The ultimate mistake you may be making this scholarship season however is not applying. You may be missing out on the chance of a lifetime by procrastinating till last minute, or thinking you need to ‘know someone’ and making a thousand and one excuses for why you won’t get it if you apply.

If you are still on the fence about applying, in the memorable words of Franklin D. Roosevelt: You have nothing to fear but fear itself.

Go for it, and perhaps next year this could be you 🙂

All 18 Cameroonian Chevening scholarship awardees of 2016 ready to take off!

Breaking News: 1st #CameroonCareerDay

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29 March 2016


Telecommunications giant MTN is the latest sponsor of the Cameroon Career Day.

A joint brainchild of Better Breed Cameroon in conjunction with Cameroonian institutions of learning and starting with the University of Buea, the event, which aims to smooth the transition between school and the world of work, is a first of its kind.

“Our aim is facilitate students’ transition from school to work by offering professional and practical career orientation from employers, career counsellors and young professionals,”
explained Better Breed Founder, Monique Kwachou. Due to take place on
Friday 1stApril 2016, the Cameroon (Campus) Career Day will present students and recent graduates with the opportunity to interact with employers, career counsellors and young professionals.Cameroon Career Day will also showcase the work of young entrepreneurs.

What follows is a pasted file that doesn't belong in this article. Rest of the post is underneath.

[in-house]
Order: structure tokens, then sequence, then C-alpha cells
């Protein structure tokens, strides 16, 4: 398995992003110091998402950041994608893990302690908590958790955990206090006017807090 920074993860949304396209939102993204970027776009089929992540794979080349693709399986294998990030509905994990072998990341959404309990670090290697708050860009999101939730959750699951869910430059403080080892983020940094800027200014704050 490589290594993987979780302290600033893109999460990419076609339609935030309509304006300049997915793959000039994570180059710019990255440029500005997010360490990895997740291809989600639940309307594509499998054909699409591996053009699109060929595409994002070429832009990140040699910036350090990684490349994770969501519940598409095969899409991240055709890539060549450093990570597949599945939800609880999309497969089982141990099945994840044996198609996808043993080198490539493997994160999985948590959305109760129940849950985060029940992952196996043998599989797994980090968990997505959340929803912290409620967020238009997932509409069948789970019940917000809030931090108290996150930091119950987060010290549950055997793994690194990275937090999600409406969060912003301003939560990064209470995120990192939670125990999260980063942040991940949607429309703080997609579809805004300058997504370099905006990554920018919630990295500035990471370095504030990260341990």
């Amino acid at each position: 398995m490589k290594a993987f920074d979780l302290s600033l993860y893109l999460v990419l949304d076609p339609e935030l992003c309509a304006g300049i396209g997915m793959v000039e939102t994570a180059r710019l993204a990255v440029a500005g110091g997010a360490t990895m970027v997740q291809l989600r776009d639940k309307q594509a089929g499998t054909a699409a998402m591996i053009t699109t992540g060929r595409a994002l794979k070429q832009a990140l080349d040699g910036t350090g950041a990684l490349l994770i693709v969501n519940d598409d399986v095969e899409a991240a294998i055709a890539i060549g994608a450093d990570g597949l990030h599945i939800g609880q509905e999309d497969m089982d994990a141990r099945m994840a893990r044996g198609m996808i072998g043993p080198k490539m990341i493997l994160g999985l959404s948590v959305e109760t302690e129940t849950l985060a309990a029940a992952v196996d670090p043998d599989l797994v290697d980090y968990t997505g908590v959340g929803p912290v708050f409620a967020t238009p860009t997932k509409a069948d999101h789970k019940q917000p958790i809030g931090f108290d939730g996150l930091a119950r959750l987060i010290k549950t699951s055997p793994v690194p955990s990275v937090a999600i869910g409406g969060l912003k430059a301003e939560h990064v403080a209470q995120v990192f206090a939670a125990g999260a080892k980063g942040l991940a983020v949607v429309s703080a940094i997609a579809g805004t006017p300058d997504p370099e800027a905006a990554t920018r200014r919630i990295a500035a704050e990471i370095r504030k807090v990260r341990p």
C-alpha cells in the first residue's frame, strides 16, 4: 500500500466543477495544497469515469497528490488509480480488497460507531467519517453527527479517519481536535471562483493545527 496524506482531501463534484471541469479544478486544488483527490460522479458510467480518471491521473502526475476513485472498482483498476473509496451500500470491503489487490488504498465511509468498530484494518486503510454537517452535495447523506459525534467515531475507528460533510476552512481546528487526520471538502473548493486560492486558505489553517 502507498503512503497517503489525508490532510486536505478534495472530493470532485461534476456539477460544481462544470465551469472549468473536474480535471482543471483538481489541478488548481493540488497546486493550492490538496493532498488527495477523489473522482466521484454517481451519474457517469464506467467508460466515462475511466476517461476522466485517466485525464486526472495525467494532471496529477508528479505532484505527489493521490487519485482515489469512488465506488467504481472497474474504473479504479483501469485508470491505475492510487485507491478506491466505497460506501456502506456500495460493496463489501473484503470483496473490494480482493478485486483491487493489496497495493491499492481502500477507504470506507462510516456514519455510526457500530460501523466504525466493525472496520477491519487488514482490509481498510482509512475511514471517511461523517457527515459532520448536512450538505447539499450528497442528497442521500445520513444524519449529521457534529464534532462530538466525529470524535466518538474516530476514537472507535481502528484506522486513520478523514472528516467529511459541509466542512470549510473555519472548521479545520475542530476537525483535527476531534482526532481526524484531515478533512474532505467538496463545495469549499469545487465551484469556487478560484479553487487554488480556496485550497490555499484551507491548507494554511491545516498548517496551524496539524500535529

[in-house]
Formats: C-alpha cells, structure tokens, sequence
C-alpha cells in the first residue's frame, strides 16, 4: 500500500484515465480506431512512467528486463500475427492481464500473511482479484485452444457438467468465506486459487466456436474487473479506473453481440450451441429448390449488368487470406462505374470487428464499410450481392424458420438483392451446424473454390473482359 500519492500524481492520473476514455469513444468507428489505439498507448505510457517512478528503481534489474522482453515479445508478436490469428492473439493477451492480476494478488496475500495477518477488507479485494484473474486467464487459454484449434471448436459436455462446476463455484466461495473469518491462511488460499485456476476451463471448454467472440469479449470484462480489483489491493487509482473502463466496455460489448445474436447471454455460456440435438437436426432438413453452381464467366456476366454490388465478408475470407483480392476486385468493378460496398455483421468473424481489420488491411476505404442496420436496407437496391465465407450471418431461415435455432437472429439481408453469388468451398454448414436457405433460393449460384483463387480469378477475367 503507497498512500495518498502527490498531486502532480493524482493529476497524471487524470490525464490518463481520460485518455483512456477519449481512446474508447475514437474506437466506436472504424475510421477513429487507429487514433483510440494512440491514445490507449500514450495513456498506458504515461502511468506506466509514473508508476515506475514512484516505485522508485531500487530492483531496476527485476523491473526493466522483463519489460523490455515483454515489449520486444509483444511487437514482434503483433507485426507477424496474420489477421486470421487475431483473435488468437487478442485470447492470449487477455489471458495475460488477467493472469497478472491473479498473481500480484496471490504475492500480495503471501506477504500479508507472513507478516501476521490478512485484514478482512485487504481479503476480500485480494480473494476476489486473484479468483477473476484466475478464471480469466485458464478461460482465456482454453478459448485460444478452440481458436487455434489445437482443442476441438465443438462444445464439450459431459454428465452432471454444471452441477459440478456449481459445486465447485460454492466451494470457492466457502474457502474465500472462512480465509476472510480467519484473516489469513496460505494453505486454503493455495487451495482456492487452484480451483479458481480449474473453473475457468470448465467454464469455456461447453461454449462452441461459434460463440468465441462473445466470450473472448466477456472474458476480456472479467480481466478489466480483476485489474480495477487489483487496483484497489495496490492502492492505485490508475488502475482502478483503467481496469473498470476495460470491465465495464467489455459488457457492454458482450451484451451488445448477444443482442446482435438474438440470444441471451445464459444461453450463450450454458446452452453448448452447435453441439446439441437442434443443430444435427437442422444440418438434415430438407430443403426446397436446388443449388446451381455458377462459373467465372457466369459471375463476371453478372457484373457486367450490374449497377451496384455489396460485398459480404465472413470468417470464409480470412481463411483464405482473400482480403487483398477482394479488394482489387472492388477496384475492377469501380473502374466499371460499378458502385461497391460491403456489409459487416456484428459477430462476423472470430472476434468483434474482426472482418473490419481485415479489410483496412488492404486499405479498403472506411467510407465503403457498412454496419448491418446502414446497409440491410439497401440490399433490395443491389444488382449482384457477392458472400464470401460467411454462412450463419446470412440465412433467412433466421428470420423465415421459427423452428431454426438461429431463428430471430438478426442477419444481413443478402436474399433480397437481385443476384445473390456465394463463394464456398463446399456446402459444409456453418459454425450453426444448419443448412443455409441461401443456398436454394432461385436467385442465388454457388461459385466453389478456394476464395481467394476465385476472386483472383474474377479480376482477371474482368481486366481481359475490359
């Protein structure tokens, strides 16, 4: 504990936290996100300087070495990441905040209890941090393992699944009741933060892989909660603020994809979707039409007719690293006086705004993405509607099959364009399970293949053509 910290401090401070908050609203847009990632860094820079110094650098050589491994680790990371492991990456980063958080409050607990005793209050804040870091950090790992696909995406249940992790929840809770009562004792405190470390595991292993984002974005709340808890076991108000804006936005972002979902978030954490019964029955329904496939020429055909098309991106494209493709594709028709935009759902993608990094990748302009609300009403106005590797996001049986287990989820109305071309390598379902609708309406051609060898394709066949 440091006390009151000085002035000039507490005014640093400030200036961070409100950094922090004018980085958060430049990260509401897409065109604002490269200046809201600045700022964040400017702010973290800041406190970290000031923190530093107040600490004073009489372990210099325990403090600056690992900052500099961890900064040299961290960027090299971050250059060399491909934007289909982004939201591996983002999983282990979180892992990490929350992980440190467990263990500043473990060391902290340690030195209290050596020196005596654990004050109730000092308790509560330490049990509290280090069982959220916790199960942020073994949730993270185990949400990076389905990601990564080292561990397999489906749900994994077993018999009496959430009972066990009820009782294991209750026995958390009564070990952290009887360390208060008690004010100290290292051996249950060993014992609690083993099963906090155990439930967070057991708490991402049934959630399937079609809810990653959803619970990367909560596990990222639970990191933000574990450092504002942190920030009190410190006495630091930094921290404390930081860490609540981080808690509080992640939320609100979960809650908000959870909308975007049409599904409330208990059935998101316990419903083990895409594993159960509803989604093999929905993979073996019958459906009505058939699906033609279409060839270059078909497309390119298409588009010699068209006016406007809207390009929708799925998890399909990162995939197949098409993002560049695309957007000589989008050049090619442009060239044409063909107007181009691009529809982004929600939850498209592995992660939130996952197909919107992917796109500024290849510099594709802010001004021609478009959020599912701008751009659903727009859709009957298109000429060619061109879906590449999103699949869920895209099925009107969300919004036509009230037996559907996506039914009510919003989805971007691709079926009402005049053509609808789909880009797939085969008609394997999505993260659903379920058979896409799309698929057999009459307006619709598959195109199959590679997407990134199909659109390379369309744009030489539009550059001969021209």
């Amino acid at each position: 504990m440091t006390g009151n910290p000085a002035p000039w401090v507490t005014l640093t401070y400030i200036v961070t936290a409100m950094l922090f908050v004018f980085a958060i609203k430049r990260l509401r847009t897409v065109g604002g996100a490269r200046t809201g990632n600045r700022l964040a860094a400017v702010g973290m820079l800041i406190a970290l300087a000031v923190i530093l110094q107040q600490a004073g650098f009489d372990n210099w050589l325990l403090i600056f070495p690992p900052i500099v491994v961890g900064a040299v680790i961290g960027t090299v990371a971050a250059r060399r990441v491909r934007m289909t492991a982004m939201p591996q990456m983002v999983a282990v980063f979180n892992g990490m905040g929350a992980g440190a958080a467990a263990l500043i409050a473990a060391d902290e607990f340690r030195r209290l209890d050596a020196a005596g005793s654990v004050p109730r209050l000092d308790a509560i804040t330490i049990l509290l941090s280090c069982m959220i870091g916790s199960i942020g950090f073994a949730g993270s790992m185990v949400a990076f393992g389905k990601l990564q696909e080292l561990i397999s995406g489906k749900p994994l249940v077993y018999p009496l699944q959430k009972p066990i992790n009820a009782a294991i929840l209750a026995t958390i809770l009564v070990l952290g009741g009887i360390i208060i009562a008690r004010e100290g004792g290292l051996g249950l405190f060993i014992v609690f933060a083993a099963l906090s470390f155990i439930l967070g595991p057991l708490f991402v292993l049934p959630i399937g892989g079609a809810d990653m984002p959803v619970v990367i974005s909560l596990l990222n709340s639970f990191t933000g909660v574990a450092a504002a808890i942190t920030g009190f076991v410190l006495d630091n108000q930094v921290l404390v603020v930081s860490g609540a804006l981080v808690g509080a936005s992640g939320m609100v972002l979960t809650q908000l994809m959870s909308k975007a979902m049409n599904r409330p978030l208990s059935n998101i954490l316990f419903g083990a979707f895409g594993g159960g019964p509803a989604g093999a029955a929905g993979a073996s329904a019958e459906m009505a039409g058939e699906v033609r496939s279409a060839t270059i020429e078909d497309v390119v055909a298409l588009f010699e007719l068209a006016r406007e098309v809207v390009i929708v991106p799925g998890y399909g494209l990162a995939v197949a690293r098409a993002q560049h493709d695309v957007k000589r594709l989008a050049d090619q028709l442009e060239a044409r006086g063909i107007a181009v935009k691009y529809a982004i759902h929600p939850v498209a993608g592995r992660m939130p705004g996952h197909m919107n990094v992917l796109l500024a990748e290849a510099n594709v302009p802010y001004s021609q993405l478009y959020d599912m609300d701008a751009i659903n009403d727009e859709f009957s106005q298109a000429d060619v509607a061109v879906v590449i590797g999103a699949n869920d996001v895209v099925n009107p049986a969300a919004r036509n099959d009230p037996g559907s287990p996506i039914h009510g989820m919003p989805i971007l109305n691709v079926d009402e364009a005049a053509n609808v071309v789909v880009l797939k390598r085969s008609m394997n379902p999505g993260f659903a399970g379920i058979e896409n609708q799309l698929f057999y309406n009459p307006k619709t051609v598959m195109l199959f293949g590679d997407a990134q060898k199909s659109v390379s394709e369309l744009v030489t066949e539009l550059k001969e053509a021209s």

“Students and recent graduates who have created startups need a space where they present their ideas and products to potential customers and investors. It is very important that these future leaders make the right connections,” said Kwachou.

MTN remains at the forefront of championing forward thinking projects that benefit Cameroonian youth through Entrepreneur-focused programmes like the MTN Innovation Challenge which saw 3 Cameroonian innovators winning 1 million CFA each towards the development of their applications and MTN’s Y’ello Care annual employee volunteer programme won by MTN Cameroon staff. The programme invests in community projects, as recognition of the outstanding and selfless work of its employees.

This year, MTN Cameroon employees received 100,000 dollars which constructed eight classrooms and a dormitory at two schools for visually impaired learners. The team also constructed and equipped three libraries in centres for the disabled. These activities are estimated to have impacted more than 4500 beneficiaries. MTN Cameroon employees also raised more than $18 000 towards the project activities.

“The strength of every winning organisation is its employees, and that is our strength at MTN Cameroon.Winning the 21 Days trophy is a truly humbling experience, and proof of the selflessness and Can-Do spirit of our staff who tirelessly commit to better the livelihood of communities every year,” MTN Cameroon CEO, Philisiwe Sibiya said.

The Cameroon Career Day event has generated a buzz on social media, and attracted interest from various Cameroonian businesses and professionals at home and in the diaspora including US based speaker, author and educator, Dr Nicoline Ambe of Nicoline Ambe International.

Student entrepreneurs who attend this event will be automatically entered into Project GOLA – a competition launched by Kinnaka’s Blog- and two enterprising students stand a chance to win 500 USD each. In addition, other types of funding, mentoring and business tools will be available for the most forward-thinking young people. with beauty treat tickets provided courtesy of at Buea’s luxurious Belle & Glam salon and spa.

Interested student-entrepreneurs are required to email an expression of interest to Better Breed Cameroon at no later than Thursday 31st March 2016. Mails must contain the following information:
the name(s) of business owner(s)
the company name
a mission statement of said enterprise
achievements thus far and
contact information.

Better Breed Cameroon is an apolitical, non-profit youth focused organisation which aims to develop responsible citizens and leaders.
For sponsorship, media enquiries and images:



Twitter: @betterbreedCMR

Register at:

Event hashtag: #CameroonCareerDay